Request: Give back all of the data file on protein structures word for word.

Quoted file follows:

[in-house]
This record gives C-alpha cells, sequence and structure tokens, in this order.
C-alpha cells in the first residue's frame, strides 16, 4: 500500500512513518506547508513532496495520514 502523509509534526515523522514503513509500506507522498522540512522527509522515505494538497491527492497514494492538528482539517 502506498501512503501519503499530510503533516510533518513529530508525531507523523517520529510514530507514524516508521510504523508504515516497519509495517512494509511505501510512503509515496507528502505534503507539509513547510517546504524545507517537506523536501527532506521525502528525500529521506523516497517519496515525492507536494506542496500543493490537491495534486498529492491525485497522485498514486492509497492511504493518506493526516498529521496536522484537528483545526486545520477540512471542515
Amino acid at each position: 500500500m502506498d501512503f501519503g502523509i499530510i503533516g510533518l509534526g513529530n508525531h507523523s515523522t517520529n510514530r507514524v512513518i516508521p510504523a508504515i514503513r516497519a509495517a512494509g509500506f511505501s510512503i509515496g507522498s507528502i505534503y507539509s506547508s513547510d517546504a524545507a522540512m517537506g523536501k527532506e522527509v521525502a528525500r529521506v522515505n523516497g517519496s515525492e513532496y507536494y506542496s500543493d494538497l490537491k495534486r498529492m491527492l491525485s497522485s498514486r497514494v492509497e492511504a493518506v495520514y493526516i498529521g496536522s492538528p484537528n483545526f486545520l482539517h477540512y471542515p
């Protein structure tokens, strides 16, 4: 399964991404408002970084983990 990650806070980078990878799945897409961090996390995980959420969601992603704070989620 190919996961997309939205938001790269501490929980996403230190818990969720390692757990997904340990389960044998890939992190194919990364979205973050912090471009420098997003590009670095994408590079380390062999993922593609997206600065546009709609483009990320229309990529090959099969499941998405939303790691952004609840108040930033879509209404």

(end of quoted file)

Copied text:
[in-house]
This record gives C-alpha cells, sequence and structure tokens, in this order.
C-alpha cells in the first residue's frame, strides 16, 4: 500500500512513518506547508513532496495520514 502523509509534526515523522514503513509500506507522498522540512522527509522515505494538497491527492497514494492538528482539517 502506498501512503501519503499530510503533516510533518513529530508525531507523523517520529510514530507514524516508521510504523508504515516497519509495517512494509511505501510512503509515496507528502505534503507539509513547510517546504524545507517537506523536501527532506521525502528525500529521506523516497517519496515525492507536494506542496500543493490537491495534486498529492491525485497522485498514486492509497492511504493518506493526516498529521496536522484537528483545526486545520477540512471542515
Amino acid at each position: 500500500m502506498d501512503f501519503g502523509i499530510i503533516g510533518l509534526g513529530n508525531h507523523s515523522t517520529n510514530r507514524v512513518i516508521p510504523a508504515i514503513r516497519a509495517a512494509g509500506f511505501s510512503i509515496g507522498s507528502i505534503y507539509s506547508s513547510d517546504a524545507a522540512m517537506g523536501k527532506e522527509v521525502a528525500r529521506v522515505n523516497g517519496s515525492e513532496y507536494y506542496s500543493d494538497l490537491k495534486r498529492m491527492l491525485s497522485s498514486r497514494v492509497e492511504a493518506v495520514y493526516i498529521g496536522s492538528p484537528n483545526f486545520l482539517h477540512y471542515p
């Protein structure tokens, strides 16, 4: 399964991404408002970084983990 990650806070980078990878799945897409961090996390995980959420969601992603704070989620 190919996961997309939205938001790269501490929980996403230190818990969720390692757990997904340990389960044998890939992190194919990364979205973050912090471009420098997003590009670095994408590079380390062999993922593609997206600065546009709609483009990320229309990529090959099969499941998405939303790691952004609840108040930033879509209404």